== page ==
Workplace Solutions Fall protection

Tying off on ladders

Do workers need to be tied off while on a ladder?

Image: Little Giant Ladder Systems

Responding is Dave Francis, national safety director, Little Giant Ladder Systems, Springville, UT.

The quick answer is no, but let me explain why. The OSHA standard for construction (29 CFR 1926.501) requires workers to use fall protection with an unprotected edge that is 6 feet above a lower level. The standard for general industry, walking-working surfaces (1910 Subpart D) requires fall protection at 4 feet. This protection can be provided by a guardrail, safety net or personal fall protection system. Neither standard requires fall protection for workers on portable ladders.

Portable ladders (extension, A-frame or stepladder) are freestanding. If a worker is tied off to a freestanding ladder and falls, the ladder would fall with the worker and potentially cause more injury. Even if the ladder is properly tied off and staked at the base, the ladder is not an approved anchor point. If an approved anchor point is above a worker using a ladder, it would be considered a best practice – but not required – to use fall protection while climbing.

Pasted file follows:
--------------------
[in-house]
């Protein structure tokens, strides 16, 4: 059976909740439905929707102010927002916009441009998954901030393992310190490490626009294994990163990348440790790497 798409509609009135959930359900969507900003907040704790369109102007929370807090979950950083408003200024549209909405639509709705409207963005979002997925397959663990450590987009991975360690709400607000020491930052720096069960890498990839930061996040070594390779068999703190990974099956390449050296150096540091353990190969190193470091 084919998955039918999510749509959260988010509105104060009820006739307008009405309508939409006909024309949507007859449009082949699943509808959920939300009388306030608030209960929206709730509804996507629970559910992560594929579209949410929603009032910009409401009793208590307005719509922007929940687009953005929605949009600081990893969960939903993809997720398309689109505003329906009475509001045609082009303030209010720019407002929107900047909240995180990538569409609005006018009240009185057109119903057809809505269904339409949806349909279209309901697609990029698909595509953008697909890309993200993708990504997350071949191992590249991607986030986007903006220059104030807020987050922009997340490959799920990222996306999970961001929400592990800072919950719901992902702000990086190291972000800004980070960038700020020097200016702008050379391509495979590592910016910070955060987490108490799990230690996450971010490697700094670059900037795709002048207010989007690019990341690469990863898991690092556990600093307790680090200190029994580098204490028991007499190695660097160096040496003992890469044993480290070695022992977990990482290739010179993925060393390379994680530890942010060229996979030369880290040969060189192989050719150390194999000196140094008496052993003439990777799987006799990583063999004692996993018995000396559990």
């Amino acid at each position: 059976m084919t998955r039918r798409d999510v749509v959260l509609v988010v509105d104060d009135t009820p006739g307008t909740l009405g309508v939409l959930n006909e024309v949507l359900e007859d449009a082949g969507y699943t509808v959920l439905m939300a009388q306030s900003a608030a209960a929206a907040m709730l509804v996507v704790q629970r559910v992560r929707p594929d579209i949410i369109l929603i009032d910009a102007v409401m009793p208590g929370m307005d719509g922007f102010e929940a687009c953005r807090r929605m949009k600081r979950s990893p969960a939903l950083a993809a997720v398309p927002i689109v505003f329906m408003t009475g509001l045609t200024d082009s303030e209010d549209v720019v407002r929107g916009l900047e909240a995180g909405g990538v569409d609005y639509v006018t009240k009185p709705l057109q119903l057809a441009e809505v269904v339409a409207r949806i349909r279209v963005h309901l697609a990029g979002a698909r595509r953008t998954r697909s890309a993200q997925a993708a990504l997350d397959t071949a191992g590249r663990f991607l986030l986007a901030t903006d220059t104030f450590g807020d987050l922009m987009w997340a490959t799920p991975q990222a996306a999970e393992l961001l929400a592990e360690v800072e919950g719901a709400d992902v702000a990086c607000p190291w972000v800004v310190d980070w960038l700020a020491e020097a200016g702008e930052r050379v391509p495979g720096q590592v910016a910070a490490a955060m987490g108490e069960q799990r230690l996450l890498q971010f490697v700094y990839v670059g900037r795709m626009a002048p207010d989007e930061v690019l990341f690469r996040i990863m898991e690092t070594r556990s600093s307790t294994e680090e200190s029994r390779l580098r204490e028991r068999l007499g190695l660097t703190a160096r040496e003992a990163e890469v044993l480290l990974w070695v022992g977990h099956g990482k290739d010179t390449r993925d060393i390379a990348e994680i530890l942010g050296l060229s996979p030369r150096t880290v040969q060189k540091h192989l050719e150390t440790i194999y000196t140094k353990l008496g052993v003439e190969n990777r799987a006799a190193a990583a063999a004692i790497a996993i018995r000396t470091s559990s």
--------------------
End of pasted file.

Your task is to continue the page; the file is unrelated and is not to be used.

Although not required by OSHA standards, some companies’ safety policies require fall protection while working from a portable ladder. If that is the case, OSHA would require workers to follow that rule, even if the requirements are greater than OSHA’s.

Remember: Even the best personal fall protection harness and lanyard are only as strong as the anchor point. If a certified anchor point is available, make sure it does not require extra exposure or danger to attach to it. In other words, a worker should not climb 20 feet to tie off when he or she will be working at only 4 feet.

New portable ladders on the market provide an engineered guardrail at the top of the ladder. Safety cages are fixed or adjustable fiberglass platform ladders with a built-in 42-inch guardrail. Instead of trying to find anchor points everywhere, just use a safety cage with a guardrail to comply with tie-off rules.

Editor's note: This article represents the independent views of the author and should not be construed as a National Safety Council endorsement.

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